Greek PM in bid to boost alliances both at home and abroad

Greek PM in bid to boost alliances both at home and abroad

Having spent his first three weeks in office establishing his administration and drafting three key bills, Prime Minister Kyriakos Mitsotakis now plans to shift his focus to two goals: a flurry of meetings with foreign leaders aimed at securing more fiscal space for Greece and exploratory alliances at home. 

The premier is to embark on his itinerary of trips abroad with a visit to Cyprus on Monday and Tuesday.

There he is to meet with Cyprus President Nicos Anastasiades and other officials for talks that are expected to focus on Turkey’s continued insistence on illegally prospecting for hydrocarbons in Cyprus’ exclusive economic zone despite the threat of sanctions from the European Union. 

The first week of August will be spent legislating and then, following a short break, Mitsotakis is expected to travel to Paris for talks with French President Emmanuel Macron, most likely after August 20.

He is then scheduled to travel to Berlin, on August 29 where talks with German Chancellor Angela Merkel are expected to focus on Greece’s economic reform efforts and Mitsotakis’ bid to reduce high primary surplus targets by 2021.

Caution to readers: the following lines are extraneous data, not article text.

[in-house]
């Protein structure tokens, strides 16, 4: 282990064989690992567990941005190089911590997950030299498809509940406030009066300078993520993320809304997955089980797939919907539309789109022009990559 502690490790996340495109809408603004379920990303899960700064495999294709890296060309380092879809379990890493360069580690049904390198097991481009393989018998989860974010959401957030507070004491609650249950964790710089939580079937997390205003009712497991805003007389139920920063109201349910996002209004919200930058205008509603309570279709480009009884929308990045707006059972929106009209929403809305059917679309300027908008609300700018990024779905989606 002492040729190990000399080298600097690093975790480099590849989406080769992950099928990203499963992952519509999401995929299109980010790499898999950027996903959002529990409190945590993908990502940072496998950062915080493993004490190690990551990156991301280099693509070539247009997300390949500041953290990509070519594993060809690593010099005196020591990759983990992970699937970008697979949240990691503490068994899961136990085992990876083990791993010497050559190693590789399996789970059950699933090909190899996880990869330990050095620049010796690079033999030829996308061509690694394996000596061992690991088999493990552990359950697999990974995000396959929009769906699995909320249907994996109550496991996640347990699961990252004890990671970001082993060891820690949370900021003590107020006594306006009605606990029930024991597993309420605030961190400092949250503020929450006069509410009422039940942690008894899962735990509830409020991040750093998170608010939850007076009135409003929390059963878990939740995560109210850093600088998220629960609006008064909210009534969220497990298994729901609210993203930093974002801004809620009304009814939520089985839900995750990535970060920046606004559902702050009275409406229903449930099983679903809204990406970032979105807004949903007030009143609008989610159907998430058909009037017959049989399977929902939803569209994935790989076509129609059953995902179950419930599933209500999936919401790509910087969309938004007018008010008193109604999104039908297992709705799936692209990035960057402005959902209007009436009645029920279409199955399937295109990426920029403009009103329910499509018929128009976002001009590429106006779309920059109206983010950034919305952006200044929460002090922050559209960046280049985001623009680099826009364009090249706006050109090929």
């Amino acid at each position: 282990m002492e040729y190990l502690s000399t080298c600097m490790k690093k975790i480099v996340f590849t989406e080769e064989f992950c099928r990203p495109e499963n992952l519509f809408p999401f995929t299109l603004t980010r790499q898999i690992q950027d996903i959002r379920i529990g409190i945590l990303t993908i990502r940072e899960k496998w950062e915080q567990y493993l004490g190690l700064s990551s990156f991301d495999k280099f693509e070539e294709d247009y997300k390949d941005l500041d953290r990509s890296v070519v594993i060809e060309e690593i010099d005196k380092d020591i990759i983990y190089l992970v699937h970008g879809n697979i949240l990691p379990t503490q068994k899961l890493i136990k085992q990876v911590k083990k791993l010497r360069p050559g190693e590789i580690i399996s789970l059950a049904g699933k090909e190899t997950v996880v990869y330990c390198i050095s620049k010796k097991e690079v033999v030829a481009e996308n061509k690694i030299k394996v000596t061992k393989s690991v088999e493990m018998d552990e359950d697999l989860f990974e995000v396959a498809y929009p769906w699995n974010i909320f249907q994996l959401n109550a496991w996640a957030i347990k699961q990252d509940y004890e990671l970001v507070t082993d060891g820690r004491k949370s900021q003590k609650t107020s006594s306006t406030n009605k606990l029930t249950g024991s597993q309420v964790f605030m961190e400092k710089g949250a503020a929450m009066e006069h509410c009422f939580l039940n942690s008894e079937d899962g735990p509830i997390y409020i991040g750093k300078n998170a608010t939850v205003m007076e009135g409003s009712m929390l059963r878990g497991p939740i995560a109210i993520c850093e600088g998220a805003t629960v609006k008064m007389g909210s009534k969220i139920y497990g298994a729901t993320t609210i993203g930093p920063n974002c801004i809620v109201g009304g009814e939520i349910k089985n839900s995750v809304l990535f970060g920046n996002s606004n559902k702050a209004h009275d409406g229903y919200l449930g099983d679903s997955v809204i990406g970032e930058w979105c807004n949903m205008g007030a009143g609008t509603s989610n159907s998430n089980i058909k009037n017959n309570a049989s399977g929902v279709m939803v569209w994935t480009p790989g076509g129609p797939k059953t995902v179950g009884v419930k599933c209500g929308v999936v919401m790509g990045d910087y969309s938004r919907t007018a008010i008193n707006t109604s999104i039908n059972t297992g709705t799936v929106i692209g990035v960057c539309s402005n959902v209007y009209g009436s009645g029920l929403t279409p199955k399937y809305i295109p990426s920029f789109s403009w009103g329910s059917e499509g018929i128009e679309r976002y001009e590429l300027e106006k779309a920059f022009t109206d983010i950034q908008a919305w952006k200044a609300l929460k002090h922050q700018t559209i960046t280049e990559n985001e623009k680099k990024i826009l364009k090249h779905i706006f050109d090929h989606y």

During a brief meeting in Athens in February, Merkel reportedly displayed great interest in Mitsotakis’ plan to attract more foreign investment to Greece.

After a scheduled trip to the Netherlands on September 2 and 3, Mitsotakis is to shift his focus to the United Nations General Assembly in New York on September 24, where he is to make his first appearance as premier in a global forum.

Back home, Mitsotakis’ medium-term goal is to foster alliances with other political parties ahead of plans for a second phase of constitutional review in the fall and his government’s plan to change the electoral law introduced by leftist SYRIZA of simple proportional representation.

Further down the line, Mitsotakis will pursue the creation of a parliamentary investigative committee to probe the previous leftist government’s first six months in power, which brought Greece close to a euro exit and saddled the country with a third international bailout.

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